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Are North Korean Missiles Guided by Russia's Hands?

Published: September 8, 2000 (Issue # 601)


AT the moment, some of the world's leading experts on missile technology are intensively studying an explosive theory about North Korea's infamous missiles.

It is a hypothesis with far-reaching ramifications for American diplomacy, but also one that sounds almost like a Hollywood movie script.

It goes like this: The North Korean missiles - the ones that frightened Japan and prompted the United States to begin thinking seriously about missile-defense systems - aren't really North Korean at all. They're Russian, secretly built with Russian components and the active and ongoing help of some errant Russian scientists inside North Korea.

Under this theory (and here's the Hollywood plot), a rogue team of Russian missile scientists - thrown out of work after the collapse of the Soviet Union - may have moved to North Korea. And there, for profit or glory or both, they have directed the North Korean program - with the North Koreans themselves doing little more than putting the pieces together.

The missile experts who have been gathering evidence to support this theory phrase it in much drier terms, of course.

"It must be concluded that various Russian companies - not necessarily the Russian government - and North Korean authorities are closely cooperating in the missile programs," wrote German missile-technology specialist Dr. Robert H. Schmucker in a recent paper.

"From these [Russian] institutions, North Korea received everything necessary to manufacture or assemble missiles. ... The future of North Korea's work and success depends completely on the Russian involvement."

Timothy McCarthy, senior analyst at the Monterey Institute of International Studies, says he has been quietly examining for months the possibility that some Russians are continuing to provide key components for the North Korean missiles.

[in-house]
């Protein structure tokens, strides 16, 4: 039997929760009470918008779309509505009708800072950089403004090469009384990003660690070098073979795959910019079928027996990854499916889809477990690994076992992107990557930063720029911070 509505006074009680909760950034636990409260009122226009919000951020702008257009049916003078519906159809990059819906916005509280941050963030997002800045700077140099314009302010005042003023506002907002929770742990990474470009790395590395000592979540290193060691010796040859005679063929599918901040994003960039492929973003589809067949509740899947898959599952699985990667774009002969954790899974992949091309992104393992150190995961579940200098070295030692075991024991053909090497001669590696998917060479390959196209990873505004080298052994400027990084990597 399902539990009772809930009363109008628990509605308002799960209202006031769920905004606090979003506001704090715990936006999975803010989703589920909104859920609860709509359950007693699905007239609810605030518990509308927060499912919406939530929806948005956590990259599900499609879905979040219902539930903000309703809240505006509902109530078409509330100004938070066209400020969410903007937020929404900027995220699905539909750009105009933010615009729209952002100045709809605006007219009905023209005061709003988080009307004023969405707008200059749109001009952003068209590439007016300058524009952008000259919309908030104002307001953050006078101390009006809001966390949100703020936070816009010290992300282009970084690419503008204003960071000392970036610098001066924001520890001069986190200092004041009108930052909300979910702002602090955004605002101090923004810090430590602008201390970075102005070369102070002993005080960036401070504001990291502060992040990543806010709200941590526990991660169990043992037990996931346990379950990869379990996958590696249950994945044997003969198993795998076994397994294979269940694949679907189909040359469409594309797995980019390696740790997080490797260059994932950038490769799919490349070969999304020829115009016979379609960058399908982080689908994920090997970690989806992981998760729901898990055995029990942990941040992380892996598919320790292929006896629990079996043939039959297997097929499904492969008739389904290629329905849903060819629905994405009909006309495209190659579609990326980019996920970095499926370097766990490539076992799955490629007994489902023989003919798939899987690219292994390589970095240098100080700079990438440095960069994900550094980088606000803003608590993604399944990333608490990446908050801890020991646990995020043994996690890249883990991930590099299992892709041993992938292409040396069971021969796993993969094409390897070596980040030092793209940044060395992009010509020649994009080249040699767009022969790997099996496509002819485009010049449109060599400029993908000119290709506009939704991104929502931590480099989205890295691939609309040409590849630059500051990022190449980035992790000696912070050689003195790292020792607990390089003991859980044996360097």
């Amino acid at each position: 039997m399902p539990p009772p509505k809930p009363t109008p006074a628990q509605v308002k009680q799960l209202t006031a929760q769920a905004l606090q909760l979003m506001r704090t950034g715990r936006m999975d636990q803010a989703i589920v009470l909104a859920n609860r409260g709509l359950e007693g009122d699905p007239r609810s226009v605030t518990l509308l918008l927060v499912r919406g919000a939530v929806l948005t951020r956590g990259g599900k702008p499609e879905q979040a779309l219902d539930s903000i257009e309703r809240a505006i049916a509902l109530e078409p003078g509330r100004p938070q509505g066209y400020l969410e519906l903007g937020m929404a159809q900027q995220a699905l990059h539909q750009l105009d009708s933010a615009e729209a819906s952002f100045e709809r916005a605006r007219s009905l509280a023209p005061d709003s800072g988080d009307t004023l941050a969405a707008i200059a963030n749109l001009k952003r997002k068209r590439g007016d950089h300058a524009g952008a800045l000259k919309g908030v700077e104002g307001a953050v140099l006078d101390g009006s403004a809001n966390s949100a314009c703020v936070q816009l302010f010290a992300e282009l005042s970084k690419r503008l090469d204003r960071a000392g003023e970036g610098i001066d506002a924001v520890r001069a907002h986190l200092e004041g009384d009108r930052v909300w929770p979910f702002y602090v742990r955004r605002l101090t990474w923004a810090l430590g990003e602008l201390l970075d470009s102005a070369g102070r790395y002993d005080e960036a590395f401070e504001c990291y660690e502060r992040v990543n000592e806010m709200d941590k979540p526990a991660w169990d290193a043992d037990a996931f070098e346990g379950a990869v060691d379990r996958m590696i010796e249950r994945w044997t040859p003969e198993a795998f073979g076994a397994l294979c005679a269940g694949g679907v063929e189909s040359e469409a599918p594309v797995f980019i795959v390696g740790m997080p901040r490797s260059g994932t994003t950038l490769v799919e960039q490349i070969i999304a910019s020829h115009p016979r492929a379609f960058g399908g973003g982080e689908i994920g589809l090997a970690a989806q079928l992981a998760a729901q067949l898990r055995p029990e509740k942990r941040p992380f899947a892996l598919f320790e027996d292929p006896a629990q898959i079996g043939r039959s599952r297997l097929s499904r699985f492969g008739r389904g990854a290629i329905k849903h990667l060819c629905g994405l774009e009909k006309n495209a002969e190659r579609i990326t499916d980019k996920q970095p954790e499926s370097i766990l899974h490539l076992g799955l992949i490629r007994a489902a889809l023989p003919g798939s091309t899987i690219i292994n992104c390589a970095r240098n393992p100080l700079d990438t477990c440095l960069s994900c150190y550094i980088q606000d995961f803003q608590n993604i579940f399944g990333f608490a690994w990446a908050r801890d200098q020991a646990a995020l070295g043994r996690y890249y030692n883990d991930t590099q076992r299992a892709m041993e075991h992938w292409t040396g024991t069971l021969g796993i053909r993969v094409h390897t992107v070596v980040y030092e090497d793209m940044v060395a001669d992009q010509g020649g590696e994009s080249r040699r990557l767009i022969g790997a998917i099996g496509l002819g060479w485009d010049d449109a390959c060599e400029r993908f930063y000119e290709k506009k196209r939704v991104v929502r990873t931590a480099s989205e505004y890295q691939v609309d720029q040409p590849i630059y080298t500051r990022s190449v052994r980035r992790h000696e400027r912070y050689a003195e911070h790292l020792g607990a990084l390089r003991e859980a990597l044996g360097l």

There is no evidence to suggest that the Russian government has been involved. Russian President Vladimir Putin visited Pyongyang last July and suggested afterward that North Korea might be willing to abandon missile development if other nations would launch North Korean satellites.

Still, if even individual Russian scientists or factories were privately helping to produce the North Korean missiles, there would be important implications for U.S. foreign policy.

"If the North Korean program isn't viable without Russian components, then you'd have to look at Russia, not North Korea, for the solution to the problem," McCarthy said.

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ALL ABOUT TOWN

Sunday, Dec. 21


The Zenit St. Petersburg basketball team returns to the northern capital this evening for a matchup with Krasny Oktyabr, a Volgograd-based basketball club. Tickets for the game, which tips off at 6 p.m. this evening, can be purchased on the club’s website or at their arena, Sibur Arena, on Krestovsky island.


Satisfy your sugar cravings during Sweet New Year, an ongoing seasonal festival at the Raduga shopping center. Each weekend of December will welcome hungry visitors to taste hundreds of different kinds of desserts. Workshops are open to visitors and seasonal gifts can also be purchased for those rushing to finish their New Year shopping.



Monday, Dec. 22


Pick out the latest fashions as holiday gifts for loved ones or as early presents for yourself during the Christmas Design Sale at Kraft on Obvodny Kanal, starting on Dec. 20 and continuing through Dec. 27. Designer clothes will be on sale every day of the week or you can buy something more festive to decorate the home while sipping on hot coffee and perusing the various master classes.



Tuesday, Dec. 23


Meet Arctic explorers Fedor Konukhov and Viktor Simonov during SPIBA’s and Capital Legal Service’s event “Arctic Expedition” this morning in the Mertens House business center at 21 Nevsky Prospekt. The meeting will discuss the explorers’ ongoing eco-social project and how companies can use the project as a unique marketing opportunity. Email office@spiba.ru by Dec. 22 if you wish to attend.



Wednesday, Dec. 24


The Anglican Church of St. Petersburg we will be holding a Christmas Eve service at 7 p.m. led by Rev Wm. Shepley Curtis of the Episcopal Church. The service will be held at the Swedish Church at 1/3 Malaya Konyushennaya Ulitsa.



To have your event included in All About Town, email tot@sptimes.ru



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